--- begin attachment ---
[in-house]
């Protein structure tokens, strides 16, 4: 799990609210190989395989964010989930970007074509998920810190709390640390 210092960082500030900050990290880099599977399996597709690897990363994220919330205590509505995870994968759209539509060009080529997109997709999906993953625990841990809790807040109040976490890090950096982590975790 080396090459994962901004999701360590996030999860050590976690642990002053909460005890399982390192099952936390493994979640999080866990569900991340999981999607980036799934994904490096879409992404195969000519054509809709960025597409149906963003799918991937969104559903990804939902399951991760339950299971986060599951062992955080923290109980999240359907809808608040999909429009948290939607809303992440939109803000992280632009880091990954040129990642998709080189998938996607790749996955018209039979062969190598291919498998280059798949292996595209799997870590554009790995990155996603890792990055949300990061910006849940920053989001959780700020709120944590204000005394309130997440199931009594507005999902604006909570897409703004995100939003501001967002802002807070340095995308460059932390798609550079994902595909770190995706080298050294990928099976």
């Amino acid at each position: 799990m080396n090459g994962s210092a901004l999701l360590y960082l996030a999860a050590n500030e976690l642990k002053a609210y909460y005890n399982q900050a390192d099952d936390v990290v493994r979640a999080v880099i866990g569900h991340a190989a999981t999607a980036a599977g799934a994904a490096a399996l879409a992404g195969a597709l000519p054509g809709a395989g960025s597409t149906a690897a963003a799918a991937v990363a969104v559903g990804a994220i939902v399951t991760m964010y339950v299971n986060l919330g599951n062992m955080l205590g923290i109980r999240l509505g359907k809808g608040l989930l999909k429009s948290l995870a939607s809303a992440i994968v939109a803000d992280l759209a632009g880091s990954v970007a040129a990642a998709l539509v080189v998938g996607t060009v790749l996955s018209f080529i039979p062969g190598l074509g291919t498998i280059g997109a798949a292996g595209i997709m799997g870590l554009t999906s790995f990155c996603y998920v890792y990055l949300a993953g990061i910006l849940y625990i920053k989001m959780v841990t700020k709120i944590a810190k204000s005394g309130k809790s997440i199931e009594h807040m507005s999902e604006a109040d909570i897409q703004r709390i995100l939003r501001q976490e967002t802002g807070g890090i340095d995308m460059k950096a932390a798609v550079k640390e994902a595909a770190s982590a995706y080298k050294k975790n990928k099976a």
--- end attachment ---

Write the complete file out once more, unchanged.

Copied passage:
[in-house]
């Protein structure tokens, strides 16, 4: 799990609210190989395989964010989930970007074509998920810190709390640390 210092960082500030900050990290880099599977399996597709690897990363994220919330205590509505995870994968759209539509060009080529997109997709999906993953625990841990809790807040109040976490890090950096982590975790 080396090459994962901004999701360590996030999860050590976690642990002053909460005890399982390192099952936390493994979640999080866990569900991340999981999607980036799934994904490096879409992404195969000519054509809709960025597409149906963003799918991937969104559903990804939902399951991760339950299971986060599951062992955080923290109980999240359907809808608040999909429009948290939607809303992440939109803000992280632009880091990954040129990642998709080189998938996607790749996955018209039979062969190598291919498998280059798949292996595209799997870590554009790995990155996603890792990055949300990061910006849940920053989001959780700020709120944590204000005394309130997440199931009594507005999902604006909570897409703004995100939003501001967002802002807070340095995308460059932390798609550079994902595909770190995706080298050294990928099976």
């Amino acid at each position: 799990m080396n090459g994962s210092a901004l999701l360590y960082l996030a999860a050590n500030e976690l642990k002053a609210y909460y005890n399982q900050a390192d099952d936390v990290v493994r979640a999080v880099i866990g569900h991340a190989a999981t999607a980036a599977g799934a994904a490096a399996l879409a992404g195969a597709l000519p054509g809709a395989g960025s597409t149906a690897a963003a799918a991937v990363a969104v559903g990804a994220i939902v399951t991760m964010y339950v299971n986060l919330g599951n062992m955080l205590g923290i109980r999240l509505g359907k809808g608040l989930l999909k429009s948290l995870a939607s809303a992440i994968v939109a803000d992280l759209a632009g880091s990954v970007a040129a990642a998709l539509v080189v998938g996607t060009v790749l996955s018209f080529i039979p062969g190598l074509g291919t498998i280059g997109a798949a292996g595209i997709m799997g870590l554009t999906s790995f990155c996603y998920v890792y990055l949300a993953g990061i910006l849940y625990i920053k989001m959780v841990t700020k709120i944590a810190k204000s005394g309130k809790s997440i199931e009594h807040m507005s999902e604006a109040d909570i897409q703004r709390i995100l939003r501001q976490e967002t802002g807070g890090i340095d995308m460059k950096a932390a798609v550079k640390e994902a595909a770190s982590a995706y080298k050294k975790n990928k099976a």